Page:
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Affinity reagents are of central importance for selectively identifying proteins and investigating their interactions. We report on the development and use of cyclic peptides, identified by mRNA display-based RaPID methodology, that are selective for, and tight binders of, the human hypoxia inducible factor prolyl hydroxylases (PHDs) - enzymes crucial in hypoxia sensing. Biophysical analyses reveal the cyclic peptides to bind in a distinct site, away from the enzyme active site pocket, enabling conservation of substrate binding and catalysis. A biotinylated cyclic peptide captures not only the PHDs, but also their primary substrate hypoxia inducible factor HIF1-α. Our work highlights the potential for tight, non-active site binding cyclic peptides to act as promising affinity reagents for studying protein-protein interactions.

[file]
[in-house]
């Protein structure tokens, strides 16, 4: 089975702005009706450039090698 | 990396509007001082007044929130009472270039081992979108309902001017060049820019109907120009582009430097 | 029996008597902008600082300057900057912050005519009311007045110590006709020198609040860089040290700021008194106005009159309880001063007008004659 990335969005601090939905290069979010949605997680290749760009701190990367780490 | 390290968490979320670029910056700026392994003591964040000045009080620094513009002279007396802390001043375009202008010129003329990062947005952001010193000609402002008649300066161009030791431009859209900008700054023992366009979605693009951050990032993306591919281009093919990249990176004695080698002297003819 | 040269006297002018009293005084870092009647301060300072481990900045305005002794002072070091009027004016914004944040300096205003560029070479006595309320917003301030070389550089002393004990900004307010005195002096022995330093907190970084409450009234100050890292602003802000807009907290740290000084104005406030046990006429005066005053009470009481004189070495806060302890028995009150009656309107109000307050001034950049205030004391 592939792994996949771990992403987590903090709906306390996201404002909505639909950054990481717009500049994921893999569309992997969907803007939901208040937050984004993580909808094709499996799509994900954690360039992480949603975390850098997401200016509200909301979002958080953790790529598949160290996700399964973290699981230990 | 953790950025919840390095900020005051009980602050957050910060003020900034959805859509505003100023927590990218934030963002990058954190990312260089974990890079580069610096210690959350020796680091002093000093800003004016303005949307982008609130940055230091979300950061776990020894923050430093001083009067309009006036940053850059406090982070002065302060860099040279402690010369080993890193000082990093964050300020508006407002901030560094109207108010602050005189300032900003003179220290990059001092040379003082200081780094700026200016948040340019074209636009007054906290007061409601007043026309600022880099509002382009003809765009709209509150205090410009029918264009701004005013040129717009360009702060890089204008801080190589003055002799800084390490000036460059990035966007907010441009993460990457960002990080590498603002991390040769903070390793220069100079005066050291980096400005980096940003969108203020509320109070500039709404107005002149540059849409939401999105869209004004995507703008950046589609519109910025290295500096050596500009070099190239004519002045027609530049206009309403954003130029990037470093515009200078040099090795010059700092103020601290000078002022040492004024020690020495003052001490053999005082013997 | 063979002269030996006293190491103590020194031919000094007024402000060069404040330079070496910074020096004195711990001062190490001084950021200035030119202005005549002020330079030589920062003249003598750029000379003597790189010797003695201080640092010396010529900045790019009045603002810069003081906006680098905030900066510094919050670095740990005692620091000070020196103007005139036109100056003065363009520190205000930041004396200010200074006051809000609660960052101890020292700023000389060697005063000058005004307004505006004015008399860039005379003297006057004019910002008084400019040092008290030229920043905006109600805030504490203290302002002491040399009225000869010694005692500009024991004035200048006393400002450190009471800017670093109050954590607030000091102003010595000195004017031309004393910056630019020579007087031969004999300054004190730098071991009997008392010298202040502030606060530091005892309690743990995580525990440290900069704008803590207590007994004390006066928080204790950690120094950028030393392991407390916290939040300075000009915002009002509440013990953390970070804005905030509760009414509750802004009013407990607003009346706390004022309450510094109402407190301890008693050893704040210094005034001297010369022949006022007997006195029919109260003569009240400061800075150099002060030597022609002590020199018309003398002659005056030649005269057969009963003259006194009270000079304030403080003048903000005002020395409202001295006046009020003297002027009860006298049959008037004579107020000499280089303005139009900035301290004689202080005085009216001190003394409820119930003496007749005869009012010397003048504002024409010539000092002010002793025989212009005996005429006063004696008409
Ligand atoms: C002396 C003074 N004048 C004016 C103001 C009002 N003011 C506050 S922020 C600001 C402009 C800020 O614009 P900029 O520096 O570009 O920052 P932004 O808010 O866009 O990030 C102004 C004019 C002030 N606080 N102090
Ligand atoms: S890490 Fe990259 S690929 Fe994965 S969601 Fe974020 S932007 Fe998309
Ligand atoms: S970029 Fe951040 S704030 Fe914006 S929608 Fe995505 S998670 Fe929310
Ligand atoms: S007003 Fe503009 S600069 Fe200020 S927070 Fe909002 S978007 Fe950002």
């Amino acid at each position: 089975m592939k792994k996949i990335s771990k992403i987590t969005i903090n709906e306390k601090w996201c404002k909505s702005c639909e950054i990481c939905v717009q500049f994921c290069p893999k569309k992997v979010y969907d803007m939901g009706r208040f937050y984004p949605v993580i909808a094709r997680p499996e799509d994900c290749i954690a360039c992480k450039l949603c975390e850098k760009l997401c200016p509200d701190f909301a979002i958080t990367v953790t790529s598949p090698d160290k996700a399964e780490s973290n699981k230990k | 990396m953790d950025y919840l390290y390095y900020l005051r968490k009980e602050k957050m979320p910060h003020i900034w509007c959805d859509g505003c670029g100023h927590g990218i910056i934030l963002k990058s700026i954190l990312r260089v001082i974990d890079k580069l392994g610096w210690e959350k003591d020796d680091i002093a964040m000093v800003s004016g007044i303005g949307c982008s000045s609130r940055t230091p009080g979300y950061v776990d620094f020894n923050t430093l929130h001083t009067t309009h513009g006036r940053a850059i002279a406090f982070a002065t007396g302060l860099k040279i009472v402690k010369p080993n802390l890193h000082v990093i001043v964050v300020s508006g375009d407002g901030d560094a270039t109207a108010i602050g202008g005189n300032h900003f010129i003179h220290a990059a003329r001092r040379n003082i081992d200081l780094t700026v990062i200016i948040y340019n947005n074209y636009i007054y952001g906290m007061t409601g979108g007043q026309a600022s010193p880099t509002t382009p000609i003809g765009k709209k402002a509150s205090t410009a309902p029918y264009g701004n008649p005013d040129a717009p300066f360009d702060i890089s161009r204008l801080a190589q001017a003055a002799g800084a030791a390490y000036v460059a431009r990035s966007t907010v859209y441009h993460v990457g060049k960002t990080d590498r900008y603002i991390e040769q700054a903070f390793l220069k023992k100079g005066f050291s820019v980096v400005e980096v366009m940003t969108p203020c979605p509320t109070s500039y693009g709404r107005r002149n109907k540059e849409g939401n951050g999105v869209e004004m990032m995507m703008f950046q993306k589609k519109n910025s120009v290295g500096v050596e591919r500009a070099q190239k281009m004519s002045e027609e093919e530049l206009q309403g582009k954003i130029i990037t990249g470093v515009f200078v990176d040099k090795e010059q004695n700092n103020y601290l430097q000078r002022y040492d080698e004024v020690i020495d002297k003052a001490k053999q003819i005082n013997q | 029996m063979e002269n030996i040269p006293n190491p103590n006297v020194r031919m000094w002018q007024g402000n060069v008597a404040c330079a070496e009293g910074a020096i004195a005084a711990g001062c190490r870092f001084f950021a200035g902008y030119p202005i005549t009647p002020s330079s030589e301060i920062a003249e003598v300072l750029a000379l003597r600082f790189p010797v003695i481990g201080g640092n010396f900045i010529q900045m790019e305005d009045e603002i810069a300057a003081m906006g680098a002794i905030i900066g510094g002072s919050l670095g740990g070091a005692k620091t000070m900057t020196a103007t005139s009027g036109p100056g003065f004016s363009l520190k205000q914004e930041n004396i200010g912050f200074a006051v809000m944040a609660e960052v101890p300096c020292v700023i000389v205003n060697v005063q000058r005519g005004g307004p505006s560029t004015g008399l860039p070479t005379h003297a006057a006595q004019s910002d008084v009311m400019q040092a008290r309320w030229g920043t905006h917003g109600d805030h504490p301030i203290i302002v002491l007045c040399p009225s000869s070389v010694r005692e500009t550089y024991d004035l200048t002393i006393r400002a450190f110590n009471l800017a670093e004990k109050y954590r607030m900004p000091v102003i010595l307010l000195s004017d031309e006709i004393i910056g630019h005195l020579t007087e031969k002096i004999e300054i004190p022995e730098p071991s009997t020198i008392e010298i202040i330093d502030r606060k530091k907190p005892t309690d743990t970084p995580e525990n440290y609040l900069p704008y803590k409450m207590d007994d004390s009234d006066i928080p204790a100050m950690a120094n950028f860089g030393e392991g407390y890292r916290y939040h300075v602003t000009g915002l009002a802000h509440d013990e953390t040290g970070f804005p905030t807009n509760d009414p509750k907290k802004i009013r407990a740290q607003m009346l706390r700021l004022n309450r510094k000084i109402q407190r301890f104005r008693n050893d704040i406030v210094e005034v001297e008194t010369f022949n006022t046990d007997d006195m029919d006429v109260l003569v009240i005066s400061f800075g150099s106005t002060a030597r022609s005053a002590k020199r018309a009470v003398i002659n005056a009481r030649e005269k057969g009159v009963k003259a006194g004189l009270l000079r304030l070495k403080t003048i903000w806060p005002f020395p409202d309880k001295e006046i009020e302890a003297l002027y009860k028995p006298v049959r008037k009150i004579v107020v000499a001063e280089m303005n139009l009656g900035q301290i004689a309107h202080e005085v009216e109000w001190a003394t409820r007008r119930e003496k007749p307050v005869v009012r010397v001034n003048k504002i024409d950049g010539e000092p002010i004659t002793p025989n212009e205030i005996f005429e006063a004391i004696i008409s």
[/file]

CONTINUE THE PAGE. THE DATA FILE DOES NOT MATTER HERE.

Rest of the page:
Original publication

DOI

10.1039/c8sc00286j

Type

Journal article

Journal

Chem sci

Publication Date

28/05/2018

Volume

9

Pages

4569 - 4578